Frank Stella - from Connections at Haunch & Venison

Sadly, several of the exhibitions I've seen are now finished, including: the excellent Frank Stella - Connections at the Haunch & Venison; the British Art Show 7 - In the Days of the Comet at Plymouth; the Fishstock festival at Brixham; and Steeleye Span - the Now We Are Six tour at Babbacombe. I'll post a few photos & stuff from these soon, but the real point of this post is to recommend some stuff that you can still get out to see over the next few weeks before they finish - stuff which, IMHO, should not be missed.

Postmodern Grace Jones

At the V&A there is Postmodernism: Style and Subversion (to 15 January) - an exhibition which shows the impact of postmodernism on popular culture as well as on architecture and design; at the Hayward, Pipilotti Rist has put together a great quirky and psychedelic show Eyeball Massage (to 8 January); at Somerset House, Twenty Years of Dazed and Confused (to 29 January - free) picks over some highlights from the magazine's history; and at Tate Modern, Gerhard Richter - Panorama  (to 8 January) shows why this artist is so impressive. These are all well worth going to see.  

See my updated posts: 10 Reasons to love Pipilotti Rist at the Hayward and 5 Reasons to catch 'Postmodernism' at the V&A.

Others which are still running include the Power of Making at the V&A (to 2 January) - this is free and can be fitted in alongside a visit to the Postmodernism show; John Martin - Apocalypse, at Tate Great Britain (to 15 January) - this one is interesting but I wouldn't say overly compelling; and the Indiscipline of Painting - international abstraction from the 1960s to now, at Tate St Ives, which I found a bit disappointing, but nevertheless worth a look at just six quid ...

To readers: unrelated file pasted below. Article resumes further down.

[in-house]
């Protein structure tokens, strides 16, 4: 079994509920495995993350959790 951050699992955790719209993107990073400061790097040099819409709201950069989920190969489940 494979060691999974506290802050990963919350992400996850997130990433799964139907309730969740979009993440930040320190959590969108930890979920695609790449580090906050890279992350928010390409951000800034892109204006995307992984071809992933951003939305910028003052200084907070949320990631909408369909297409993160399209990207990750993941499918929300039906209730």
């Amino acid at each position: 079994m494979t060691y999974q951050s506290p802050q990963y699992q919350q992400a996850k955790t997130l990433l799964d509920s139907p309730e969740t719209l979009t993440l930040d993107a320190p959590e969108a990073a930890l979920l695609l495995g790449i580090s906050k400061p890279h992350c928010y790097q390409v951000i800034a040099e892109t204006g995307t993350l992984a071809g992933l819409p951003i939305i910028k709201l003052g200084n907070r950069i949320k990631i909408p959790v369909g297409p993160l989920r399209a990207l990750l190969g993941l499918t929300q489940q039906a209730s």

Hyena Stomp 1962 by Frank Stella
from the Indiscipline of Painting at Tate St Ives

Here are some more upcoming events and stuff that may interest you:

The Royal Albert Memorial Museum and Art Gallery (RAAM) in Exeter finally reopened this month after a long closure for refurbishment. There are three exhibitions which can be seen in the new galleries: Early British Photographs from the Royal Collection; French and British paintings from Impressionism to the early 1920s; and The Road to Rome - Artists and Travellers on the Grand Tour. In addition RAMM has commissioned a piece called Ghostwriter from Blast Theory - an artist group using interactive media - which can be accessed and interacted with by visitors as they enter the museum. Blast Theory are also exhibiting more extensively at Exeter Spacex until 18 February.

The Museum of Everything is having a two week sale until the 22nd December. This includes The Catalogue of Everything from exhibition #1 for £10 - which is good value, compared with £180 for the Books of Everything covering exhibitions #1 to #4. For £10 you get 20 12"x17" pages with descriptions of, and colour illustrations by, many of the contributors to exhibition #1, including a large section on Henry Darger.

Henry Darger

Folk - Phillip Henry and Hannah Martin's full back catalogue is now available for downloading. This includes Phillip's first solo album, About Time (2005), Live at Bath University (2009), and The School of Trobar - Love Songs and Trance Hymns (2007). These cost £6 - £8 each. Hard copies of Singing the Bones and Live in the Living Room are also available.